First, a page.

All across the country, cannabis shops in legal states were looted as intense protests rage on throughout the United States.
Let’s start by getting this out of the way – police violence is wrong, violence against your fellow citizens is wrong, violence against police officers is wrong, racism is wrong, and looting is wrong. That said, many businesses facing unprecedented turmoil in the wake of the global COVID-19 pandemic, are also feeling the effects of the current protests that are sweeping the nation; cannabis businesses nonexempt. What happened at these stores, why were cannabis dispensaries targeted and looted, and what do the shop owners have to say about the current state of events?
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George Floyd and a History of Police Violence
The protest began in Minneapolis, Minnesota, in response to a 9-minute video depicting the murder of a 46-year-old black man, George Floyd, by Minneapolis police officers. Police stopped Mr. Floyd after a deli employee accused him of paying for cigarettes with a counterfeit $20 bill. Seventeen minutes after police arrived on the scene, Mr. Floyd was unconscious and being held down by three officers, one of whom was pressing his knee against Mr. Floyd’s neck.
After his death, protests ensued. Aggressive police response (including the use of tear gas, rubber bullets, etc.) combined with some of the protesters turning violent, led to intensified reactions across the country. Most large cities and many small ones have some type of ongoing protest. Many of the protesters remained calm and peaceful as tensions continued to flare; but others began destroying property, burning law enforcement vehicles, and looting stores.
While it can be difficult to understand some of the violent, destructive actions being committed here; there is one thing that can be said with absolute certainty – a longstanding history of police misconduct exists in the United States, and that needs to change. Despite the fact that all races and most groups have been subjected to some form of mistreatment by police in the U.S., the majority of victims have been disproportionately African American. There are many speculated reasons for this including a history of racism present in mostly white police departments, and a boy’s club culture of solidarity and loyalty among officers that can lead to a lack of accountability within departments.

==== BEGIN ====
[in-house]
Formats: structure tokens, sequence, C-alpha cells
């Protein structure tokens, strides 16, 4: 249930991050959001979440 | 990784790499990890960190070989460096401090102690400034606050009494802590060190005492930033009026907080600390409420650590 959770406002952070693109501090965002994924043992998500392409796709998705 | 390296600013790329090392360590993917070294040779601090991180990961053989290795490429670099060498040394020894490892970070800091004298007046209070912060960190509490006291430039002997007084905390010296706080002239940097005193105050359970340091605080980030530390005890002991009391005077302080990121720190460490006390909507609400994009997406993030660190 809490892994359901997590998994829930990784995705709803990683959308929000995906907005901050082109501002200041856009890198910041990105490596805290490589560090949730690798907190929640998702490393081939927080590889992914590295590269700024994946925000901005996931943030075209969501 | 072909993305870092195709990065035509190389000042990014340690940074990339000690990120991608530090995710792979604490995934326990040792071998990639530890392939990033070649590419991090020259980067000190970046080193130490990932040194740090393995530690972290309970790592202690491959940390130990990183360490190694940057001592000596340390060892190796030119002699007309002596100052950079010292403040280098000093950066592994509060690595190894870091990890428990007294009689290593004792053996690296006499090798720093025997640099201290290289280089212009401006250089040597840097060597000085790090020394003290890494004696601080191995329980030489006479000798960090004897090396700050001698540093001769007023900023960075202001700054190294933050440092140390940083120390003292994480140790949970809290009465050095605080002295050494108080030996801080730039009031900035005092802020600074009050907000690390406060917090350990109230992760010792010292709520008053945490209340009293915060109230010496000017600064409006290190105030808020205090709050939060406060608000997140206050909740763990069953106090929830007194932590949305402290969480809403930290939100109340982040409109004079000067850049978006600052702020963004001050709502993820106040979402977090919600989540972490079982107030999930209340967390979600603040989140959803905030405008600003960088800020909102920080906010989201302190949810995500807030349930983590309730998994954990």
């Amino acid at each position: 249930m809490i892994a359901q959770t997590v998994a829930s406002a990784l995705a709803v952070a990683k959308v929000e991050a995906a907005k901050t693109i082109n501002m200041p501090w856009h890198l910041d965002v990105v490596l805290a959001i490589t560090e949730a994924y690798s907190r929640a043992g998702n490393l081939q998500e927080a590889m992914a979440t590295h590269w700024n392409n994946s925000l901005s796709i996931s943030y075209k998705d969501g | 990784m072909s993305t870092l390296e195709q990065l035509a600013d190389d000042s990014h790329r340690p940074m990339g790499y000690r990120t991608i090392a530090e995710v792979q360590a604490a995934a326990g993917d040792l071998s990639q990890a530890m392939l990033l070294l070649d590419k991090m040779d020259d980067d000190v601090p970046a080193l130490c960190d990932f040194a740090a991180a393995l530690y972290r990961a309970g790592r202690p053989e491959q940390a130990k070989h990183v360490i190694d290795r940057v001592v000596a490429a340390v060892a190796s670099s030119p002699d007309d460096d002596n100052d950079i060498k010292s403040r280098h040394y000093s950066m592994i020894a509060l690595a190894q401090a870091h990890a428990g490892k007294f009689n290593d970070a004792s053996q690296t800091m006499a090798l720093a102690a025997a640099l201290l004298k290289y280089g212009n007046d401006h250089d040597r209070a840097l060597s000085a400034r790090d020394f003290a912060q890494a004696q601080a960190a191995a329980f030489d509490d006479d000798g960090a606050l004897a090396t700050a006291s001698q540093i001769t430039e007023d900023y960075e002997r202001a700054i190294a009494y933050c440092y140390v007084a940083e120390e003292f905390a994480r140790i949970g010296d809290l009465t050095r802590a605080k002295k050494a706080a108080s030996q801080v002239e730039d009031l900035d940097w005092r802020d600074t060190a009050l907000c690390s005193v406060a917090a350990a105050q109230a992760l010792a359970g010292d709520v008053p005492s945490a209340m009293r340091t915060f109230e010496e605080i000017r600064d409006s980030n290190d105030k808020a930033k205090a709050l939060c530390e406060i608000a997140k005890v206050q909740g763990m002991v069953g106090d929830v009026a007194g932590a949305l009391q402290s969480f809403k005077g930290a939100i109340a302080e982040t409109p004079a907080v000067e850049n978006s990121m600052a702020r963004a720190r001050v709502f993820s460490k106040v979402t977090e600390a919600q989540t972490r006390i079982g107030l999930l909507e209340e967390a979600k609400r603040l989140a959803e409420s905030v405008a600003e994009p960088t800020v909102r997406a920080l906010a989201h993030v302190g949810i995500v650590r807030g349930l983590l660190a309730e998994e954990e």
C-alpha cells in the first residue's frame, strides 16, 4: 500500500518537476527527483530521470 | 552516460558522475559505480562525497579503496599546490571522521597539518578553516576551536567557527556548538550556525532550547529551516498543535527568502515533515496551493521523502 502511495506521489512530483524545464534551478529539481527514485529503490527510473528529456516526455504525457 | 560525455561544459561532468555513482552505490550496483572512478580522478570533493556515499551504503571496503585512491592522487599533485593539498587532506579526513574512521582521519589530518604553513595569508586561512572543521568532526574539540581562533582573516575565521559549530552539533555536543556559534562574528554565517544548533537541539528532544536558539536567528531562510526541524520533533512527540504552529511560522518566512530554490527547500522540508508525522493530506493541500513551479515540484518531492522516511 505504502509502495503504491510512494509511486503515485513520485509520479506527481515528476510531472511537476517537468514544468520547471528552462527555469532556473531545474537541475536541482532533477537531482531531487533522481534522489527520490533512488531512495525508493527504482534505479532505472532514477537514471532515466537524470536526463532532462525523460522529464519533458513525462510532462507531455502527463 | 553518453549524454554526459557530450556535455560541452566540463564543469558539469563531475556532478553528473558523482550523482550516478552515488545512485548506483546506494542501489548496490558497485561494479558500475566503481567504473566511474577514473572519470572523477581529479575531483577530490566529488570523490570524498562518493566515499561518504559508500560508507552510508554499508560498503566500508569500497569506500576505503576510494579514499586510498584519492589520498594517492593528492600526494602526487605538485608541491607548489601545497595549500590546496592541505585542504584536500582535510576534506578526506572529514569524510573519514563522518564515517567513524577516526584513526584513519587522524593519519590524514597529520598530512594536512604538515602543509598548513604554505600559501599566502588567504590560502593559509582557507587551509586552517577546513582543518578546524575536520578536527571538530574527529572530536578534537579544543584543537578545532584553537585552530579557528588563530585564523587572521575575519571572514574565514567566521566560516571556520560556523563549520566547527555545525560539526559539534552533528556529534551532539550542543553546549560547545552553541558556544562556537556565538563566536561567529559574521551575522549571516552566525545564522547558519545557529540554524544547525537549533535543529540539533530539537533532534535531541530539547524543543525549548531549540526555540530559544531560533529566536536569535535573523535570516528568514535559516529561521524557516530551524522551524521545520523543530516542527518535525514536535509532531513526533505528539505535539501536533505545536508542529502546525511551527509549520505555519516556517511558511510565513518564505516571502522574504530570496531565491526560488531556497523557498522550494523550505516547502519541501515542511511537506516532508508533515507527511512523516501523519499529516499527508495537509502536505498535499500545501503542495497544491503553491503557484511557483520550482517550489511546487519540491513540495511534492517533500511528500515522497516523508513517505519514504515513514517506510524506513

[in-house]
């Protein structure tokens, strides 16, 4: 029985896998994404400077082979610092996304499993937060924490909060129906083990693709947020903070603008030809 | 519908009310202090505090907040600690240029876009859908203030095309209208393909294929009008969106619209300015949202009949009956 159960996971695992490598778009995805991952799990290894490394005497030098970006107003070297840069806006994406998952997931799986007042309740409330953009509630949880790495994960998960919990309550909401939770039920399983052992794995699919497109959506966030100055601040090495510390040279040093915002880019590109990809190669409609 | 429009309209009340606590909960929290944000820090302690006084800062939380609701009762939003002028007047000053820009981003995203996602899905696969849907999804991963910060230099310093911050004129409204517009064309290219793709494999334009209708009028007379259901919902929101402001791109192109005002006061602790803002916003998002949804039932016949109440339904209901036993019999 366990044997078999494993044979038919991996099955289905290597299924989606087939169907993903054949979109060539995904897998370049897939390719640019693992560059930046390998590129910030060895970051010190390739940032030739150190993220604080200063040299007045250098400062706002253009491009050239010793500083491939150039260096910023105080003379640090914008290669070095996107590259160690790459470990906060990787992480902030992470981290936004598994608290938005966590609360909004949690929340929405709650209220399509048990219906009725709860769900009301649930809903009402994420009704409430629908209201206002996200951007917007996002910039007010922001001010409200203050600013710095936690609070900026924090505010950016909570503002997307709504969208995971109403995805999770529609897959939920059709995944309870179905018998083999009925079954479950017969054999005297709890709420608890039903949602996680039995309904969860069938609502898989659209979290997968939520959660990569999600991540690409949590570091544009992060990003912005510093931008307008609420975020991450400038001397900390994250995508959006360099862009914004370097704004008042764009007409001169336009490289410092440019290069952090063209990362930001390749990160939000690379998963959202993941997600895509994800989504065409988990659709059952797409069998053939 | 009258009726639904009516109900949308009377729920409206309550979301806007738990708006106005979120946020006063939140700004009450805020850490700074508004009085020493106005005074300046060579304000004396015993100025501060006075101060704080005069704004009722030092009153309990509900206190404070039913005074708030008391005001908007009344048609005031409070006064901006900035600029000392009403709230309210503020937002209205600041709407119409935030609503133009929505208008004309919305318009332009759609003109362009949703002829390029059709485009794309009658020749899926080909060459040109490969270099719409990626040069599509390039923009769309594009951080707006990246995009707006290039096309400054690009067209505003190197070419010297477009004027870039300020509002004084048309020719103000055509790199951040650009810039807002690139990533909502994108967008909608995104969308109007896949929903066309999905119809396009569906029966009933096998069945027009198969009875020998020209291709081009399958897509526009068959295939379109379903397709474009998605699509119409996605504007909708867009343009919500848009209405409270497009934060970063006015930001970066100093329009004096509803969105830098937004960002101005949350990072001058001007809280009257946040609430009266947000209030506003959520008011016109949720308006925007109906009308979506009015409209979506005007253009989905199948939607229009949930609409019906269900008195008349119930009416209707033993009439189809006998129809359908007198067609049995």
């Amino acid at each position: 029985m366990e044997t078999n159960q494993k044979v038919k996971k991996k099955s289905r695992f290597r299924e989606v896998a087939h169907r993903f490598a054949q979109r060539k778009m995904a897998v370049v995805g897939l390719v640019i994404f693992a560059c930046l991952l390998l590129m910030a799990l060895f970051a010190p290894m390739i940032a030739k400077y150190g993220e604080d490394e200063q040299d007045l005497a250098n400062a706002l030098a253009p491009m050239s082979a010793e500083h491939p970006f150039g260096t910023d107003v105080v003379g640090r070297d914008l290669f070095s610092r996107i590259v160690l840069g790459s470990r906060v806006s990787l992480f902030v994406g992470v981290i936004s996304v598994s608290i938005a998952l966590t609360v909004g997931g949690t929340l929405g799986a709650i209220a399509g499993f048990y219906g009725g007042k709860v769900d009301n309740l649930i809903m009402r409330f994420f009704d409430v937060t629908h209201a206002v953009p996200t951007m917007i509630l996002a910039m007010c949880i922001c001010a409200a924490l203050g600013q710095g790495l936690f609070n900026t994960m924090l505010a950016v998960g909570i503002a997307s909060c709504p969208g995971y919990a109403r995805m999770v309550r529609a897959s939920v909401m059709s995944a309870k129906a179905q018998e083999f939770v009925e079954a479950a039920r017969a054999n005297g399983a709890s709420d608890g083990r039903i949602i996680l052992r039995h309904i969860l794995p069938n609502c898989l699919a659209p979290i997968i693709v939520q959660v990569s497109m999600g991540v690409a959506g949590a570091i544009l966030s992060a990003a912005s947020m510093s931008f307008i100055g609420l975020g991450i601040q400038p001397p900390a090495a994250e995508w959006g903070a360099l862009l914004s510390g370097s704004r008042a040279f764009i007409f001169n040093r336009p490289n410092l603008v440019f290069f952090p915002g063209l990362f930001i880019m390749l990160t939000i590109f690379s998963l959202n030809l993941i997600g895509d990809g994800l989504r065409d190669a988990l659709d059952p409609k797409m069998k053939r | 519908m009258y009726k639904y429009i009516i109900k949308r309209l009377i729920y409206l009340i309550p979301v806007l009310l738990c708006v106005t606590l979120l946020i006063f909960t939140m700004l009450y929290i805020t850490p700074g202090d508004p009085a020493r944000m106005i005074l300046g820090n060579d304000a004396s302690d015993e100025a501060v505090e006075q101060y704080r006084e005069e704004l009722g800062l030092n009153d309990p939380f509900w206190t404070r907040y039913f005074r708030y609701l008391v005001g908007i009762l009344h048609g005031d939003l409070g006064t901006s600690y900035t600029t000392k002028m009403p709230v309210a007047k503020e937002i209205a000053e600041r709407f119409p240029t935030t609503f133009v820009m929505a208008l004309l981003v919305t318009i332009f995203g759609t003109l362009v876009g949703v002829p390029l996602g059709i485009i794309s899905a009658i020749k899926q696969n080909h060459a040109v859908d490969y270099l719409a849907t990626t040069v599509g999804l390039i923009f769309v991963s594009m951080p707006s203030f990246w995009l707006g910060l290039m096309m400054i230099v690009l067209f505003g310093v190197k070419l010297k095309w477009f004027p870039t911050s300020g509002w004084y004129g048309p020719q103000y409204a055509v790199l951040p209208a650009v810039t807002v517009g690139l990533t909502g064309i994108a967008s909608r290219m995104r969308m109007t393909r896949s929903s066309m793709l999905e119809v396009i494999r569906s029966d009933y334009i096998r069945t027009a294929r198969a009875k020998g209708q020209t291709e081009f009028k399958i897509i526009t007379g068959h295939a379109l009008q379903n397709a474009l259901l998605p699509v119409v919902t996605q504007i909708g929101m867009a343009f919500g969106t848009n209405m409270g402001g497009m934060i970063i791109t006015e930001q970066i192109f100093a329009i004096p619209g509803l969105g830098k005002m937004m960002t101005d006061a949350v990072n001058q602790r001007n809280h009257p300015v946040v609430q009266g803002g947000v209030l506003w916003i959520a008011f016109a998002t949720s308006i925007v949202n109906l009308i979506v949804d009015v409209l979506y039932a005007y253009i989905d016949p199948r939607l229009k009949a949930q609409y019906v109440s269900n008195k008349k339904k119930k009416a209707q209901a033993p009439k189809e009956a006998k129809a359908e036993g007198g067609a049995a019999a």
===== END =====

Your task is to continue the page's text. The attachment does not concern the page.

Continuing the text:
Dispensaries Hit – From West Coast to East
Amidst the chaos, cannabis dispensaries in numerous legal states were broken into, looted, and cleared out over the last couple of days. In California, quite a few shops in large cities were hit. Cookies, MedMen, LA Kush, and Sweet Flower (all in Los Angeles), were left completely empty with shattered windows and extensive damage. MedMen has temporarily closed all of their locations. ECO Dispensary and Magnolia Wellness in Oakland met a similar fate, along with the California Street Cannabis Dispensary in San Francisco.
In the Midwest, Rise Medical Dispensary from Cleveland and Herbal Care Center in Chicago were also ransacked. As of now, all dispensaries in Illinois’ newly established market are temporarily closed. Many other dispensaries were hit, including a few in Oregon, as protests escalated over the weekend.